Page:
The new tariffs are in direct response to China’s overproduction of steel and aluminum, keeping costs artificially low so that other countries can’t compete — a practice widely known as “dumping.” While the administration has called this act out as cheating, it fails to acknowledge that U.S. agricultural policy has done the same for decades, with an even more critical resource: food. Agricultural dumping — the practice of exporting commodities at prices below the cost of production — can be devastating for farmers in importing countries, while creating unfair competition for producers in exporting countries. The irony in the administration imposing tariffs on steel and aluminum is that one of the U.S.’s main complaints about the North American Free Trade Agreement (NAFTA) involves Canada’s protection of its dairy industry. Canada’s production quotas prevent farmers from under- or over-producing milk and limit the amount of dairy that can be imported without tariffs. The policy takes farmers’ cost of production into consideration and pays them a fair price, stabilizing prices and supply. This guarantees a fair price to consumers while ensuring a fresh, local milk supply from family farms and does not involve any taxpayer-funded subsidies.Meanwhile, U.S. farmers are now in their fourth year of receiving milk prices below their cost of production. Farmers have had to pour out millions of gallons of milk, literally watching their incomes run down the drain.Farm and trade policies encourage U.S. dairy farmers to produce as much as possible, leading to boom-and-bust cycles that drive small farms out of business and compel mid- and large-sized farms to keep getting bigger.
Politicians, economists and executives agree China isn't playing fair on trade. But there's a lot of disagreement about whether President Trump's hefty tariffs are the right weapon for fighting back. American farmers and Walmart shoppers are likely to feel pain in this fight, and a lot of them voted for Trump. There are two ways Americans are highly likely to get hurt in a U.S.-China trade spat. First, prices on a lot of items will almost certainly rise, and second, China is going to hit back with tariffs on American products. The other knock is expected to come when China fights back. Senior Chinese officials have made it clear they'll take “necessary measures” to retaliate for Trump's tariffs. All indications from Beijing are that China's countertariffs will target goods and jobs in parts of the United States that voted for Trump. At the top of China's list are agricultural products such as soybeans and hogs.Soybeans and grains are the second-largest U.S. export to China. Trump carried eight of the top 10 soy-exporting states, and the critical swing states of Michigan and Wisconsin are in the top 15 soybean exporters, according to U.S. Department of Agriculture data. Airplanes, the top U.S. export to China, could also end up on the hit list.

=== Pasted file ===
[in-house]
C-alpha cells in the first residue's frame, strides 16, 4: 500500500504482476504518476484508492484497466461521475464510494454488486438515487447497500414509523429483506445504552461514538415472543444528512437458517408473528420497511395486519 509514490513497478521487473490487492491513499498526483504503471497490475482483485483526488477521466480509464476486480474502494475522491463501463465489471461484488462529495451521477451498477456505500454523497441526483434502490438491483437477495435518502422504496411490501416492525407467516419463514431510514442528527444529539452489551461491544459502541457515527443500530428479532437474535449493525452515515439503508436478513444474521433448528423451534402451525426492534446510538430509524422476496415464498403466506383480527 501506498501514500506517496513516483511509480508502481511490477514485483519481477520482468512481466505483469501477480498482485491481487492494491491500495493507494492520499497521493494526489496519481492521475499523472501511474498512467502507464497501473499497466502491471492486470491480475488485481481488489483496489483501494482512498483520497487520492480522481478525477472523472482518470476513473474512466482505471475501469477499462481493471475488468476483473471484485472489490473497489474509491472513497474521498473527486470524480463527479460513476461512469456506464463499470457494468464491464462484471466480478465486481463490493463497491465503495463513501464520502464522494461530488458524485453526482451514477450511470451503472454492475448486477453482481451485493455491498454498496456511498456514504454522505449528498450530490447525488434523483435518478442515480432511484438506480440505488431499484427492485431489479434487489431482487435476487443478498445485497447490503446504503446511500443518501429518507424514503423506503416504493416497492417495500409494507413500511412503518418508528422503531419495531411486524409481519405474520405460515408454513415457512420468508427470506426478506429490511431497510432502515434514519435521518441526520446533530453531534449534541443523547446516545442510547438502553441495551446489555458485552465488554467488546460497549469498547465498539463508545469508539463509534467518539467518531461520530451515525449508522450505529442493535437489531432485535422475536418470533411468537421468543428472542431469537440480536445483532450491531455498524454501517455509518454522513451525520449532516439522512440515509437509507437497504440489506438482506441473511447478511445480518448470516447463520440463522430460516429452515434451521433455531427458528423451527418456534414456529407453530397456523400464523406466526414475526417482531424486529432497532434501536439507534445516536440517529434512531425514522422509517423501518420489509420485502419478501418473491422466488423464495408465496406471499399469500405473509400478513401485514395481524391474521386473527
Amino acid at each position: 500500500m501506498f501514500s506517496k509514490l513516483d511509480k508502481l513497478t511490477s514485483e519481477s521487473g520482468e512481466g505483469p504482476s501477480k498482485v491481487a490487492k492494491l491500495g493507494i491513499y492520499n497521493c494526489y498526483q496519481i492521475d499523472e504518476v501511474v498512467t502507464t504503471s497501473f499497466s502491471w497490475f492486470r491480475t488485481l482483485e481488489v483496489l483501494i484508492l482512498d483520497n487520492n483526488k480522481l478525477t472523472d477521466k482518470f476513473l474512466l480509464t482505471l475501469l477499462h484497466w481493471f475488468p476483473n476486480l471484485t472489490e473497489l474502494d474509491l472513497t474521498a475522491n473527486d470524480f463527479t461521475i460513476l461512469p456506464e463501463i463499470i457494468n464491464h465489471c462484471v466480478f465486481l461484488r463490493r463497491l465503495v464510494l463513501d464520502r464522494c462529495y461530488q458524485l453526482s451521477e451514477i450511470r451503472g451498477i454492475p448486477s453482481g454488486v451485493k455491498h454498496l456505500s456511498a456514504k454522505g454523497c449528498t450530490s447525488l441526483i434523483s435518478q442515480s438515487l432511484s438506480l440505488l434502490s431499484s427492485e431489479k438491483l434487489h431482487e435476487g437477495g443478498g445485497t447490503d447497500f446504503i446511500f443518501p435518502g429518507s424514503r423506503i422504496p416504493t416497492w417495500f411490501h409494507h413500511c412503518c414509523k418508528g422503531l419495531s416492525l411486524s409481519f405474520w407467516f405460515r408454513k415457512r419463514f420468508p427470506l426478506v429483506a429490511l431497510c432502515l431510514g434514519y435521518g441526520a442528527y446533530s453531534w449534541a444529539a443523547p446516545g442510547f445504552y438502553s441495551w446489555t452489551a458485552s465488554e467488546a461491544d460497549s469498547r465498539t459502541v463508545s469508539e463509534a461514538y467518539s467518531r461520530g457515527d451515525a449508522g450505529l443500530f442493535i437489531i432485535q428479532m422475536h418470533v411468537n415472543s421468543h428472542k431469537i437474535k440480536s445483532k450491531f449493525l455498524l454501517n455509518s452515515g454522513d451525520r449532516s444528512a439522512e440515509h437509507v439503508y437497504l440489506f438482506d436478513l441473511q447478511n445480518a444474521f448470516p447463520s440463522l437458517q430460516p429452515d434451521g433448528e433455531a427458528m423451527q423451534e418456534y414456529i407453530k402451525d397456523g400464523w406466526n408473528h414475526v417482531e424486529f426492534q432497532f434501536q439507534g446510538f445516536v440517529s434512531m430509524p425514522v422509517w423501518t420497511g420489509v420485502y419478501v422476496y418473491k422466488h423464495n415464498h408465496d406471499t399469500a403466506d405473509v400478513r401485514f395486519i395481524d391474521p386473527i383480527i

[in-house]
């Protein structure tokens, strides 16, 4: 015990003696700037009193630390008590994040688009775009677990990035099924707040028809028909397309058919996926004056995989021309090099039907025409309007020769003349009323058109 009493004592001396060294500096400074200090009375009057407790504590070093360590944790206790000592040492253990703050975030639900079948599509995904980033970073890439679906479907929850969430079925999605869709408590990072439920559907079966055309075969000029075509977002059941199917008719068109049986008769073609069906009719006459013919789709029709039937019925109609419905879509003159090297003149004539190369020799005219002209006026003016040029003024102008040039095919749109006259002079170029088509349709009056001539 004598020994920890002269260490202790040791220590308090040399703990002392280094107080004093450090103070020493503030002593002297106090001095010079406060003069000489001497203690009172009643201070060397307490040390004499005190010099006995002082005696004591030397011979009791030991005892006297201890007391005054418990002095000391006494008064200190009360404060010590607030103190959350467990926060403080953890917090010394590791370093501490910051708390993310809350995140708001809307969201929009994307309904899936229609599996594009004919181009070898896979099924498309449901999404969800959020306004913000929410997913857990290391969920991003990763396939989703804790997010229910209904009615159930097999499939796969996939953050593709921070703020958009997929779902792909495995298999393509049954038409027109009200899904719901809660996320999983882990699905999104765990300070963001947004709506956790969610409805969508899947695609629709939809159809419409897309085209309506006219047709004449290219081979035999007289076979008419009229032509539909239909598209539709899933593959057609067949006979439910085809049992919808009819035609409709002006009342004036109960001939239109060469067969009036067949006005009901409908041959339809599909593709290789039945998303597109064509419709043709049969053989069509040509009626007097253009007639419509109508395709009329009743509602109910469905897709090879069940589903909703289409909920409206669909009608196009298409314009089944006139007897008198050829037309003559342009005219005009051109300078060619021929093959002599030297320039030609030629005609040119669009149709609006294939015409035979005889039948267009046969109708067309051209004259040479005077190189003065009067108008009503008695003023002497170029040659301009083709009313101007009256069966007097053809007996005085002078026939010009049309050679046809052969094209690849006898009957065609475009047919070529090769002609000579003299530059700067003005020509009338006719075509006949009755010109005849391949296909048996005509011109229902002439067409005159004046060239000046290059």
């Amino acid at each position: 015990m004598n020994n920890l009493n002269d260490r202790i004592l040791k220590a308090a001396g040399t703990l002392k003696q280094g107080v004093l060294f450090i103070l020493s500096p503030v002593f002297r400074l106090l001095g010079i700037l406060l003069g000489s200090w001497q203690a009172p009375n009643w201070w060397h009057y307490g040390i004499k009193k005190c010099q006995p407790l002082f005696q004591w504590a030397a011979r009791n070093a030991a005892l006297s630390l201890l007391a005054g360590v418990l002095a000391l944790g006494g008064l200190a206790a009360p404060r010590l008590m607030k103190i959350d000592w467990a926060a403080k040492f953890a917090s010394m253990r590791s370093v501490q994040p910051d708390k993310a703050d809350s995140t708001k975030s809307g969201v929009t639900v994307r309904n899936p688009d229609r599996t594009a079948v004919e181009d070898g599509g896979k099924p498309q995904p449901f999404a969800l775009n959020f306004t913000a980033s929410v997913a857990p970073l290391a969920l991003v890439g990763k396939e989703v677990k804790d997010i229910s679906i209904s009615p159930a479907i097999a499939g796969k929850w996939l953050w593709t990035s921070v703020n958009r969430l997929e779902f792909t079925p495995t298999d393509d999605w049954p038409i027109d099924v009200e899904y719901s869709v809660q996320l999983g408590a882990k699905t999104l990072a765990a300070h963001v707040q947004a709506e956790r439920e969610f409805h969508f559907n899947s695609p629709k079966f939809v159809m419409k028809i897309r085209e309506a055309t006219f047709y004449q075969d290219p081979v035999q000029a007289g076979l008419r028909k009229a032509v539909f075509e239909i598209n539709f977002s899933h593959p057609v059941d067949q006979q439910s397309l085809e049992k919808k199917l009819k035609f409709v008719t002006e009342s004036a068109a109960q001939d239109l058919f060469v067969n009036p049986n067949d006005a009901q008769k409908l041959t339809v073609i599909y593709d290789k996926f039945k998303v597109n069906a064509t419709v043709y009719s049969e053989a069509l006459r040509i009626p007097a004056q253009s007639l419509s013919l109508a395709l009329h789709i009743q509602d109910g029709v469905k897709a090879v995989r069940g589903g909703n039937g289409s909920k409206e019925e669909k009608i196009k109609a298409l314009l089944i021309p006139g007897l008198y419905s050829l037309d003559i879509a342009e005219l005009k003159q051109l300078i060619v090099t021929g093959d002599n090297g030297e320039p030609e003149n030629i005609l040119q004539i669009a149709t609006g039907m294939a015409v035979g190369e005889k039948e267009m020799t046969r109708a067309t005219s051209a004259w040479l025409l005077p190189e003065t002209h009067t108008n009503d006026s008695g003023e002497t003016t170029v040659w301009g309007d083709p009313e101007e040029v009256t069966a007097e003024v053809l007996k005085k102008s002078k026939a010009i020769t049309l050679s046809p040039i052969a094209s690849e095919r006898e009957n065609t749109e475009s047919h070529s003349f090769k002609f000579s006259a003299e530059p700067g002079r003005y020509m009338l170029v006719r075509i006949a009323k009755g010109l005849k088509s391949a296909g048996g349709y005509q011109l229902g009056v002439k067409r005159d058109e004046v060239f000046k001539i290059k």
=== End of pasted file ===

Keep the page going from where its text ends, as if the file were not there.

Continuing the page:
House Republicans will pursue a law reauthorizing food assistance and farm subsidies without Democratic support after negotiations over changes to the so-called food-stamp program broke down, the chairman of the chamber’s Agriculture Committee said. The Republican plan will boost job training for recipients of the Supplemental Nutrition Assistance Program, commonly called food stamps, while taking people off the rolls who use state eligibility guidelines to qualify even though they exceed federal asset limits, Representative Michael Conaway, a Texas Republican, said Thursday in Washington.Thresholds for assets and incomes also will be updated, while raising the top age at which work requirements for recipients kick in -- a provision at which Democrats balked -- remains up for debate, he said. The panel’s top Democrat, Collin Peterson of Minnesota, did not immediately respond to Conaway’s announcement. "The Democratic members have made clear that they unanimously oppose the farm bill’s SNAP language as it has been described to them and reported in the press," Peterson said in a statement last week. "I will not be continuing negotiations with the chairman per the unanimous request of all Democratic members of the committee."
Mississippi’s Cindy Hyde-Smith will be going to the U.S. Senate next month. Gov. Phil Bryant formally tapped the Republican agriculture and commerce commissioner to fill the unexpired term of Senate Appropriations Chairman Thad Cochran, who is poised to go out with a win on an omnibus spending bill. Currently in his seventh term, Cochran is resigning effective April 1 for health reasons. The senator-designee highlighted her work as agriculture commissioner, while praising President Donald Trump’s work on rolling back regulations, making specific reference to the Waters of the United States rule. Hyde-Smith, a former state senator, also noted her involvement in what was also one of Cochran’s many priorities: the establishment and maintenance of the U.S. Department of Agriculture’s catfish inspection program. The regulation of catfish and a similar species from Asia has been key to the domestic catfish industry.